J Neurol Sci. 2009 Nov 15;286(1-2):104-8. Epub 2009 Jun 23.
Department of Neurology, Haukeland University Hospital, Norwegian Multiple Sclerosis National Competence Centre, Bergen, Norway. kjell-morten.myhr at helse-bergen.no
Multiple sclerosis is an immune-mediated disease of the central nervous system caused by a complex interplay between several different genetic as well as environmental factors. Vitamin D is one of the most attractive candidates among various environmental factors suggested to be involved in the development of the disease. Epidemiological evidence combined with clinical and laboratory analyses, and experimental animal models, suggest a possible influence of vitamin D on MS susceptibility as well as clinical disease activity.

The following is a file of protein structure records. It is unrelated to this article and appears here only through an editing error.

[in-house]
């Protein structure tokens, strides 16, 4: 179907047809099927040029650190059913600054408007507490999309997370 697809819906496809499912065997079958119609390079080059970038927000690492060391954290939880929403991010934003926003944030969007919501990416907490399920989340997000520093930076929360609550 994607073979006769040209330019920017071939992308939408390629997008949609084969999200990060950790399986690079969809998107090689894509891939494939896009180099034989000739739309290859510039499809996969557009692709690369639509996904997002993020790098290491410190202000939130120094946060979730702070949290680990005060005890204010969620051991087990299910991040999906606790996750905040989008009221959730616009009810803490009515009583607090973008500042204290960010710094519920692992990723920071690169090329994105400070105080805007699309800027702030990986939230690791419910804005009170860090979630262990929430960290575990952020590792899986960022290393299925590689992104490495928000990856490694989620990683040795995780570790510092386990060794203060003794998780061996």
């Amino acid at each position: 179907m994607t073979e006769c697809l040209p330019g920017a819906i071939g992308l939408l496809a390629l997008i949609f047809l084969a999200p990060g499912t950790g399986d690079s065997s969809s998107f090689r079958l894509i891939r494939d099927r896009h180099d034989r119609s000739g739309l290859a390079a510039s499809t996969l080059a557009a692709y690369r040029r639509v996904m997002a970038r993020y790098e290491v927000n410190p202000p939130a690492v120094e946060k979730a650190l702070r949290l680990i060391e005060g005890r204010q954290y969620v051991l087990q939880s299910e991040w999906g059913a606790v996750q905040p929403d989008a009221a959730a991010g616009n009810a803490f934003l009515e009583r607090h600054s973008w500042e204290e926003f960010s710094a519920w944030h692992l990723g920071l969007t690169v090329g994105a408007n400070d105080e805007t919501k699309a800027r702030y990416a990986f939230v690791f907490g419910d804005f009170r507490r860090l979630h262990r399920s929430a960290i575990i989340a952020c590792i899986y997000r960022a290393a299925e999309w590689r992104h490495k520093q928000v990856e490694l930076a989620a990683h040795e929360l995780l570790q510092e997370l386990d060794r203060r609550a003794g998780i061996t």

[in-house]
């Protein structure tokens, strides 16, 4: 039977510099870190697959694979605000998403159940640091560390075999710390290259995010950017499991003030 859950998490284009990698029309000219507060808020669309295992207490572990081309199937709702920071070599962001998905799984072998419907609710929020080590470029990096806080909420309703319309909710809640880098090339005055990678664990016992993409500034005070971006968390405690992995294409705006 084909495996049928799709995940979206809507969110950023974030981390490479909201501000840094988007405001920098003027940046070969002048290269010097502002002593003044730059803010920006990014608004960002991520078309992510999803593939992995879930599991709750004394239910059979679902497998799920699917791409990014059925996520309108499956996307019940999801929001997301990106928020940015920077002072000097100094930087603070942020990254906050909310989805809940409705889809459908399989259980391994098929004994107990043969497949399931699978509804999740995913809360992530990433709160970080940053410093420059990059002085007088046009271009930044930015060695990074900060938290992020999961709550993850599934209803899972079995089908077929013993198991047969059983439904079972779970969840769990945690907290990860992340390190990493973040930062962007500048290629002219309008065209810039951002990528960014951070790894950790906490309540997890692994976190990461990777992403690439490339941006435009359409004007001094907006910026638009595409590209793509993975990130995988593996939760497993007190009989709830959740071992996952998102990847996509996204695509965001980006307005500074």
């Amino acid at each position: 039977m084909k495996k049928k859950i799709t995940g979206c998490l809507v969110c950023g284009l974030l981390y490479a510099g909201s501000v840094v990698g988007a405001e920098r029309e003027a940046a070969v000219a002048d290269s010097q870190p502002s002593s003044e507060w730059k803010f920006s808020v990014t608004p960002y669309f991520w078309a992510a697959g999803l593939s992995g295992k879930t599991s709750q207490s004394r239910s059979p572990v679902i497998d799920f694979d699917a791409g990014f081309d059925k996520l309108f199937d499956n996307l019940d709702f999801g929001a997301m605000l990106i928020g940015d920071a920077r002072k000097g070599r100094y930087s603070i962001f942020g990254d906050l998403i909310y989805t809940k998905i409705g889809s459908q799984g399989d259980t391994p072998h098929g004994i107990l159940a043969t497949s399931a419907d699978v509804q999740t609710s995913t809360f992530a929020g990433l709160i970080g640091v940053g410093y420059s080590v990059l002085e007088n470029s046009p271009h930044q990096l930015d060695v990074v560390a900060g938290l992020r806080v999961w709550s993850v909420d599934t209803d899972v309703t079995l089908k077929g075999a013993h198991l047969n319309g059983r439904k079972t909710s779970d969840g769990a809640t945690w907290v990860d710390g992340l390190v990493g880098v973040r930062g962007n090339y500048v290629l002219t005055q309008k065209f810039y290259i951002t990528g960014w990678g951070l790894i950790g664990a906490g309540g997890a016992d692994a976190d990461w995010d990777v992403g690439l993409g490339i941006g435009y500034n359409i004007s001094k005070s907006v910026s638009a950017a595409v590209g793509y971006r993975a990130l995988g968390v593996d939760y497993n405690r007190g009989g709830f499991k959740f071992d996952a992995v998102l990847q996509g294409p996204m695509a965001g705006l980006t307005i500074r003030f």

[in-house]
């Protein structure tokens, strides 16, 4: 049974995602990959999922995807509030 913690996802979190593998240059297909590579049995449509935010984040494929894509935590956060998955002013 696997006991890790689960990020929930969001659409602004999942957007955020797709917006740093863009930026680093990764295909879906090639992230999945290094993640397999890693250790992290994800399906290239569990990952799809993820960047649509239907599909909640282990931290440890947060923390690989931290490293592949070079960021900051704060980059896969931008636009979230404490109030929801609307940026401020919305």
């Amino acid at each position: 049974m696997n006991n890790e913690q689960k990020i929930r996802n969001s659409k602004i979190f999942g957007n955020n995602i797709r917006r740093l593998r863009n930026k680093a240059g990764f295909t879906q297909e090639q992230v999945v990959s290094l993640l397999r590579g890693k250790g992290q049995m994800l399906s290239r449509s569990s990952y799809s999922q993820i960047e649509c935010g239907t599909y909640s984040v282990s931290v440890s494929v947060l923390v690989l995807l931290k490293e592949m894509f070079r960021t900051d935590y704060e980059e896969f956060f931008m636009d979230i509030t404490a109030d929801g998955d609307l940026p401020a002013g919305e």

Supplement with vitamin D may reduce the risk of developing MS.
An intervention may also reduce the risk of conversion from a first clinical event suggestive of MS to clinical definite MS, as well as reduce the relapse rate among patients with relapsing remitting MS. More studies are, however, needed to determine optimal dose and serum level for vitamin D, as well as target populations and optimal timing for intervention. PMID: 19549608